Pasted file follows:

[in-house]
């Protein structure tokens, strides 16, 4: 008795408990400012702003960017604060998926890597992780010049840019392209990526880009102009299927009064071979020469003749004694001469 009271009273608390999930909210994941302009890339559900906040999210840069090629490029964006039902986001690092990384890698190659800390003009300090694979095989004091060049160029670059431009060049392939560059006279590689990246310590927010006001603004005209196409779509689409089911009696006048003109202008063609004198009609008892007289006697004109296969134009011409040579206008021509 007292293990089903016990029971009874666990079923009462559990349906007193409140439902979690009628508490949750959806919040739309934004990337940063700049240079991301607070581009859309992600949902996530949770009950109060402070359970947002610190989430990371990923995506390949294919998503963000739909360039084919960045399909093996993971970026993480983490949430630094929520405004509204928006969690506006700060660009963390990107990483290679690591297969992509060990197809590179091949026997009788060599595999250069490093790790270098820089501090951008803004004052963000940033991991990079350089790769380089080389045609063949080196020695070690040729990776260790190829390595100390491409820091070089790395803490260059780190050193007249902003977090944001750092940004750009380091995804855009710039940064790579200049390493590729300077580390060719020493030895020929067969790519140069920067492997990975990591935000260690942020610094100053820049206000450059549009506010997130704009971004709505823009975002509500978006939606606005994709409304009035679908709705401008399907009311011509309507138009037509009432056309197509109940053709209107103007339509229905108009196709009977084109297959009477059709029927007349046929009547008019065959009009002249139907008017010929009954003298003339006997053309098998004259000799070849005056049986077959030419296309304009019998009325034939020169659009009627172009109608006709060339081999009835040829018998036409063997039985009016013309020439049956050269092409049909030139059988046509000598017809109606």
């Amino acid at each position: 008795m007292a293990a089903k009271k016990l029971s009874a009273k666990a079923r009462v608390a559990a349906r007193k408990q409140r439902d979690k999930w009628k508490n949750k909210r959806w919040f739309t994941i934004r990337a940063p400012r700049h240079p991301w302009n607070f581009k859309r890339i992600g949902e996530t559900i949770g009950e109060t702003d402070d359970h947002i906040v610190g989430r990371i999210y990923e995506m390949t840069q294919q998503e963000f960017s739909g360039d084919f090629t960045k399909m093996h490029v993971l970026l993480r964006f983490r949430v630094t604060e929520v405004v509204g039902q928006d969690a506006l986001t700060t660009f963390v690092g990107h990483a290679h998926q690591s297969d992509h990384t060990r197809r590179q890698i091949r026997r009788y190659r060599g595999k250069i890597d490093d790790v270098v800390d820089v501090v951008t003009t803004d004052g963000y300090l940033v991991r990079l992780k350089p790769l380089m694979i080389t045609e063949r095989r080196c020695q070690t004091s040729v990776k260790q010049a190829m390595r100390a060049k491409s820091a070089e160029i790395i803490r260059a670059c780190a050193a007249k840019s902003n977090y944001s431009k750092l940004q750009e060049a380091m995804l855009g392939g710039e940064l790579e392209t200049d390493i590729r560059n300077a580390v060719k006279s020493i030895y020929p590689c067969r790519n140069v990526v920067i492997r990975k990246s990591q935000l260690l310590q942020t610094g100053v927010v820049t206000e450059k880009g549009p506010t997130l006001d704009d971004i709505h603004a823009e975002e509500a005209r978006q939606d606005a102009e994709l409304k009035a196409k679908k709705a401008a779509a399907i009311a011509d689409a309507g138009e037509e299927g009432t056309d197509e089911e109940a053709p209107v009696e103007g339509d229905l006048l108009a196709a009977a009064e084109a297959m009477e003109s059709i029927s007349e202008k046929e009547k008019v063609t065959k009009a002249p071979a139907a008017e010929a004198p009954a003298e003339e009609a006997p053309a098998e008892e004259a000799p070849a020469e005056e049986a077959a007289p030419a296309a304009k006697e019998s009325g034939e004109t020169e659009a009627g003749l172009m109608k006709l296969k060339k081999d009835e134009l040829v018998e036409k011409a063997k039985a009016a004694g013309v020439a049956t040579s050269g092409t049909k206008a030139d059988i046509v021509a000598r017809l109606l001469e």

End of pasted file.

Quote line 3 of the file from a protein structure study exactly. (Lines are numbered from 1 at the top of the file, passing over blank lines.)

């Amino acid at each position: 008795m007292a293990a089903k009271k016990l029971s009874a009273k666990a079923r009462v608390a559990a349906r007193k408990q409140r439902d979690k999930w009628k508490n949750k909210r959806w919040f739309t994941i934004r990337a940063p400012r700049h240079p991301w302009n607070f581009k859309r890339i992600g949902e996530t559900i949770g009950e109060t702003d402070d359970h947002i906040v610190g989430r990371i999210y990923e995506m390949t840069q294919q998503e963000f960017s739909g360039d084919f090629t960045k399909m093996h490029v993971l970026l993480r964006f983490r949430v630094t604060e929520v405004v509204g039902q928006d969690a506006l986001t700060t660009f963390v690092g990107h990483a290679h998926q690591s297969d992509h990384t060990r197809r590179q890698i091949r026997r009788y190659r060599g595999k250069i890597d490093d790790v270098v800390d820089v501090v951008t003009t803004d004052g963000y300090l940033v991991r990079l992780k350089p790769l380089m694979i080389t045609e063949r095989r080196c020695q070690t004091s040729v990776k260790q010049a190829m390595r100390a060049k491409s820091a070089e160029i790395i803490r260059a670059c780190a050193a007249k840019s902003n977090y944001s431009k750092l940004q750009e060049a380091m995804l855009g392939g710039e940064l790579e392209t200049d390493i590729r560059n300077a580390v060719k006279s020493i030895y020929p590689c067969r790519n140069v990526v920067i492997r990975k990246s990591q935000l260690l310590q942020t610094g100053v927010v820049t206000e450059k880009g549009p506010t997130l006001d704009d971004i709505h603004a823009e975002e509500a005209r978006q939606d606005a102009e994709l409304k009035a196409k679908k709705a401008a779509a399907i009311a011509d689409a309507g138009e037509e299927g009432t056309d197509e089911e109940a053709p209107v009696e103007g339509d229905l006048l108009a196709a009977a009064e084109a297959m009477e003109s059709i029927s007349e202008k046929e009547k008019v063609t065959k009009a002249p071979a139907a008017e010929a004198p009954a003298e003339e009609a006997p053309a098998e008892e004259a000799p070849a020469e005056e049986a077959a007289p030419a296309a304009k006697e019998s009325g034939e004109t020169e659009a009627g003749l172009m109608k006709l296969k060339k081999d009835e134009l040829v018998e036409k011409a063997k039985a009016a004694g013309v020439a049956t040579s050269g092409t049909k206008a030139d059988i046509v021509a000598r017809l109606l001469e």